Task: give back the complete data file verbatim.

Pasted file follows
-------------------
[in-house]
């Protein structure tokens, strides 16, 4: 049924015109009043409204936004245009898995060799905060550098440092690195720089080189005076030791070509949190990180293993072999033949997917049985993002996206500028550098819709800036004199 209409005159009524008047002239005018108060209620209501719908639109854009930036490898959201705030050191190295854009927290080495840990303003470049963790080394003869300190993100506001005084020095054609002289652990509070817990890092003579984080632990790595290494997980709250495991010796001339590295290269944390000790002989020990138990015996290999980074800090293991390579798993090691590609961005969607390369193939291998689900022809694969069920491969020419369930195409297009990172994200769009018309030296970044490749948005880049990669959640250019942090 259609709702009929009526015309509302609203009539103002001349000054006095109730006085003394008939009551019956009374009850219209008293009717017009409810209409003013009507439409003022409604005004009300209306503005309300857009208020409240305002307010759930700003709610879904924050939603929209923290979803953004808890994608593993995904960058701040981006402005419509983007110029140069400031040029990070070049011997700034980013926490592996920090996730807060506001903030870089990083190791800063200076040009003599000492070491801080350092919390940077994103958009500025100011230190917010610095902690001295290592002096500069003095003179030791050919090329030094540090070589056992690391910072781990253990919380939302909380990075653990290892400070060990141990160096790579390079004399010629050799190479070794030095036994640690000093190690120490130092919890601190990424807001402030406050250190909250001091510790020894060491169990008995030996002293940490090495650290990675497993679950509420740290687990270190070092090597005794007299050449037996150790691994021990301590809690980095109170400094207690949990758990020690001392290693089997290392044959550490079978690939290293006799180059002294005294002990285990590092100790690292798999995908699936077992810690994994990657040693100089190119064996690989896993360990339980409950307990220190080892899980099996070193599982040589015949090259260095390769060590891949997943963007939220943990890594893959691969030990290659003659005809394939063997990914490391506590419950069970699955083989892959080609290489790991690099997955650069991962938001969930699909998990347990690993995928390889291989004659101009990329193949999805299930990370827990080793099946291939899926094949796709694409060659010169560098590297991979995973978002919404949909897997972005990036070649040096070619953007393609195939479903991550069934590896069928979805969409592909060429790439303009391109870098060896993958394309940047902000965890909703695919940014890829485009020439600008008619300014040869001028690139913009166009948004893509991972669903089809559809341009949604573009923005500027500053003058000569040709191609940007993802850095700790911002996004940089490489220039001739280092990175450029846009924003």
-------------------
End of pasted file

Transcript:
[in-house]
């Protein structure tokens, strides 16, 4: 049924015109009043409204936004245009898995060799905060550098440092690195720089080189005076030791070509949190990180293993072999033949997917049985993002996206500028550098819709800036004199 209409005159009524008047002239005018108060209620209501719908639109854009930036490898959201705030050191190295854009927290080495840990303003470049963790080394003869300190993100506001005084020095054609002289652990509070817990890092003579984080632990790595290494997980709250495991010796001339590295290269944390000790002989020990138990015996290999980074800090293991390579798993090691590609961005969607390369193939291998689900022809694969069920491969020419369930195409297009990172994200769009018309030296970044490749948005880049990669959640250019942090 259609709702009929009526015309509302609203009539103002001349000054006095109730006085003394008939009551019956009374009850219209008293009717017009409810209409003013009507439409003022409604005004009300209306503005309300857009208020409240305002307010759930700003709610879904924050939603929209923290979803953004808890994608593993995904960058701040981006402005419509983007110029140069400031040029990070070049011997700034980013926490592996920090996730807060506001903030870089990083190791800063200076040009003599000492070491801080350092919390940077994103958009500025100011230190917010610095902690001295290592002096500069003095003179030791050919090329030094540090070589056992690391910072781990253990919380939302909380990075653990290892400070060990141990160096790579390079004399010629050799190479070794030095036994640690000093190690120490130092919890601190990424807001402030406050250190909250001091510790020894060491169990008995030996002293940490090495650290990675497993679950509420740290687990270190070092090597005794007299050449037996150790691994021990301590809690980095109170400094207690949990758990020690001392290693089997290392044959550490079978690939290293006799180059002294005294002990285990590092100790690292798999995908699936077992810690994994990657040693100089190119064996690989896993360990339980409950307990220190080892899980099996070193599982040589015949090259260095390769060590891949997943963007939220943990890594893959691969030990290659003659005809394939063997990914490391506590419950069970699955083989892959080609290489790991690099997955650069991962938001969930699909998990347990690993995928390889291989004659101009990329193949999805299930990370827990080793099946291939899926094949796709694409060659010169560098590297991979995973978002919404949909897997972005990036070649040096070619953007393609195939479903991550069934590896069928979805969409592909060429790439303009391109870098060896993958394309940047902000965890909703695919940014890829485009020439600008008619300014040869001028690139913009166009948004893509991972669903089809559809341009949604573009923005500027500053003058000569040709191609940007993802850095700790911002996004940089490489220039001739280092990175450029846009924003």